Invisible Preadators: Hidden Dangers of the Internet


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This powerpoint explores where kids/teens are in the most danger online and strives to educate parents about the dangers of online profile sites like Myspace and Facebook. Parents will be shown how an online predator can use the information posted by the child to stalk the child online and in real life. Realistic safety tips are provided at the program's conclusion.

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Invisible Preadators: Hidden Dangers of the Internet

  1. 1. Invisible Predators: Hidden Dangers of the Internet Presented By: Malissa Martino PASSAGES, Inc.
  2. 2. Topics for Today Introduction Danger Areas The Online Predator Keeping Kids Safe Your Questions
  3. 3. Introduction of the Problem
  4. 4. What’s Happening Online? <ul><li>Spring 2002: Connecticut </li></ul><ul><ul><li>13 year old Christina Long becomes the first murder victim because of </li></ul></ul><ul><li>February 2006: Connecticut </li></ul><ul><ul><li>7 teenage girls are sexually assaulted by men they met on </li></ul></ul><ul><li>June 2006: Michigan </li></ul><ul><ul><li>16 year old Katherine Lester agrees to fly to Israel to meet a 20 year old man that she met on authorities intercept her in Jordan </li></ul></ul>
  5. 5. To Catch A Predator… <ul><li>Popular Series on NBC that strives to catch online predators using decoys </li></ul><ul><li>In 10 episodes they have caught 200 offenders </li></ul><ul><li>The series nabbed several offenders who were wanted for past crimes as well </li></ul><ul><li>Many problems as a result of this series for law enforcement </li></ul>
  6. 6. <ul><li>Website used by Dateline NBC in the “To Catch A Predator” Series </li></ul><ul><li>Chats with the predators are posted on the website for all to view </li></ul><ul><li>PROBLEM: PJ does not verify that the person they post the picture of is really a predator </li></ul><ul><li>PROBLEM: May interfere with law enforcement already working on a particular predator </li></ul>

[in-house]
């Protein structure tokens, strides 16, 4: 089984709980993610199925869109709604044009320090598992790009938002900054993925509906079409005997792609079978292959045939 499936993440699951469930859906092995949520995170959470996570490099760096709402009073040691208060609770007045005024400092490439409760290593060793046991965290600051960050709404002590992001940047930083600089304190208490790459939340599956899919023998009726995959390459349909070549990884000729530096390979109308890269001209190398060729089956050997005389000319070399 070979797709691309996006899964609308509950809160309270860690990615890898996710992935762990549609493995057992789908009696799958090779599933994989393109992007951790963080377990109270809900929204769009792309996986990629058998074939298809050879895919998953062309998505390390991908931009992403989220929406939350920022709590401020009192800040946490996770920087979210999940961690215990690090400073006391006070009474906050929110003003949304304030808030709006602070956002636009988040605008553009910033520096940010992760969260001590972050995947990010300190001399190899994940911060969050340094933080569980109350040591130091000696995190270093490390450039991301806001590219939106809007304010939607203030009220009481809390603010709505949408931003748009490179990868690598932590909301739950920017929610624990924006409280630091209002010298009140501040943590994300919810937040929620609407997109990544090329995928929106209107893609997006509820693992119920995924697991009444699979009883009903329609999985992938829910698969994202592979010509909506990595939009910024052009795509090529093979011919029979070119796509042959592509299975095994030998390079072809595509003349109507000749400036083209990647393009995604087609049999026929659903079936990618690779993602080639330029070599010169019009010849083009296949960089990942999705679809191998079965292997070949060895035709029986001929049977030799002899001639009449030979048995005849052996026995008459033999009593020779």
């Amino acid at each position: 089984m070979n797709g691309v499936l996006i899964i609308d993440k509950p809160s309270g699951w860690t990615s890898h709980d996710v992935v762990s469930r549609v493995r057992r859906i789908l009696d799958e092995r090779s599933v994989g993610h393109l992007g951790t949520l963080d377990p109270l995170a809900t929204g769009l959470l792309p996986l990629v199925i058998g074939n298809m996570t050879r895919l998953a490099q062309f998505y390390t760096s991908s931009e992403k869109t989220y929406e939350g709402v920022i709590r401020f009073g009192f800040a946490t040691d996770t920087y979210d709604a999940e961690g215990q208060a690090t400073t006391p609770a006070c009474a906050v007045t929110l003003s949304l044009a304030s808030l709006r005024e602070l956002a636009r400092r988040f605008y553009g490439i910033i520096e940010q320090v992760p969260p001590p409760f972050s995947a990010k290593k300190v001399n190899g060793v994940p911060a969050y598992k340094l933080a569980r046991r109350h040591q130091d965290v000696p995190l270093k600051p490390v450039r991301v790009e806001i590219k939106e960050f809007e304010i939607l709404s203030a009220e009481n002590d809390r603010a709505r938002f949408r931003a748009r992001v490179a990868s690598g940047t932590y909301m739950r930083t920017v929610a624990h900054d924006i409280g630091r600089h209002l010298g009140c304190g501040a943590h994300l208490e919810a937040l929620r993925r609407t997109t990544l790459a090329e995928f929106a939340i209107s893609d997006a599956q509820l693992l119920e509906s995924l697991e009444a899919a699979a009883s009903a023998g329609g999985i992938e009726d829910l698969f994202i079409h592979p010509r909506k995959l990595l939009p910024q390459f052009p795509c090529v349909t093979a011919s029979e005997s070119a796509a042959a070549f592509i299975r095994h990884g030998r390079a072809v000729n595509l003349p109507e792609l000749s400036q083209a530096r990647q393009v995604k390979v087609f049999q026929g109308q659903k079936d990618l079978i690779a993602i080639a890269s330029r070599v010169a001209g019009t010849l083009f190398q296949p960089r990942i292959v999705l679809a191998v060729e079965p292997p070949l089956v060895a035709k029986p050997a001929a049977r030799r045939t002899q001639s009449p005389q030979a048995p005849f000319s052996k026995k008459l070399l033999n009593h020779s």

7. 7. How big is the problem? <ul><li>1 in 7 children are sexually solicited online EVERYDAY </li></ul><ul><li>1 in 3 children are exposed to pornographic images online EVERYDAY </li></ul><ul><li>An estimated 80% of convicted sex offenders have access to a computer and are online DAILY </li></ul><ul><ul><ul><ul><ul><li>SOURCE: National Center for Missing and Exploited Children </li></ul></ul></ul></ul></ul>
  8. 8. Danger Areas
  9. 9. Where are children/teens in the most danger online? <ul><li>Chat sites </li></ul><ul><ul><li>ICQ, MSN Messenger, Yahoo Messenger, AIM, TAG </li></ul></ul><ul><li>Profile Sites </li></ul><ul><ul><li>Myspace, Facebook, Livejournal, Xanga </li></ul></ul><ul><li>Online Games </li></ul><ul><ul><li>Runescape </li></ul></ul>
  10. 10. What kind of information is posted intentionally? ► Name ► Address ► Phone Number ► Email Address ► School ► Favorite Activities ► Special Messages to Friends Dubois Area Senior High School Public school · Grades 9-12 · 1412 students 425 Orient Ave, Du Bois, PA 15801 (814) 371-8111 District: Dubois Area School District Dubois Area Middle School Public school · Grades 6-8 · 1052 students 404 Liberty Blvd, Du Bois, PA 15801 (814) 375-8770 District: Dubois Area School District                           
  11. 11. Too much information… <ul><li>Children and teens willingly post information about themselves online </li></ul><ul><li>Most online profile sites offer very little in the way of protection of the information that is posted by users </li></ul><ul><li>Facebook is the “safest” online profile site for teens to use </li></ul>
  12. 12. Sex Offenders and <ul><li> has found 744 registered sex offenders with profiles </li></ul><ul><li>Edwin Hall, arrested for the June 2007 murder of Kelsey Smith, listed favorite pastimes on his account as: “Eating small children and harming animals.” </li></ul><ul><li>Little is being done to delete and/or monitor suspected sex offender profiles </li></ul>
  13. 13. Attitudes <ul><li>“ It can’t happen to me” </li></ul><ul><li>“ I’m smarter than adults online” </li></ul><ul><li>“ I would know if I was being cyber-stalked” </li></ul><ul><li>“ Parents are paranoid” </li></ul>
  14. 14. Who are the victims of Internet sex crimes? <ul><li>Most are teenagers 12-17 (approximately 30% being male) </li></ul><ul><li>Most know they’re getting involved in a sexual relationship with an adult </li></ul><ul><li>The offenders typically play the most important role in the development of these relationships </li></ul>Stats from University of New Hampshire National Study, October 2001-July 2002
  15. 15. Teens most vulnerable… <ul><li>Have poor relationships with parents (Adolescent girls who report high degree of conflict with their parents, boys who report low parental monitoring) </li></ul><ul><li>Suffer from loneliness or depression (Teens turning to the Internet to alleviate their loneliness) </li></ul><ul><li>Are gay or questioning boys (Boys who use the Internet to seek out information about homosexuality) </li></ul><ul><li>Compliant or Statutory Victims (Those victims who actually cooperate with offenders and develop strong sexual attachments to them) </li></ul>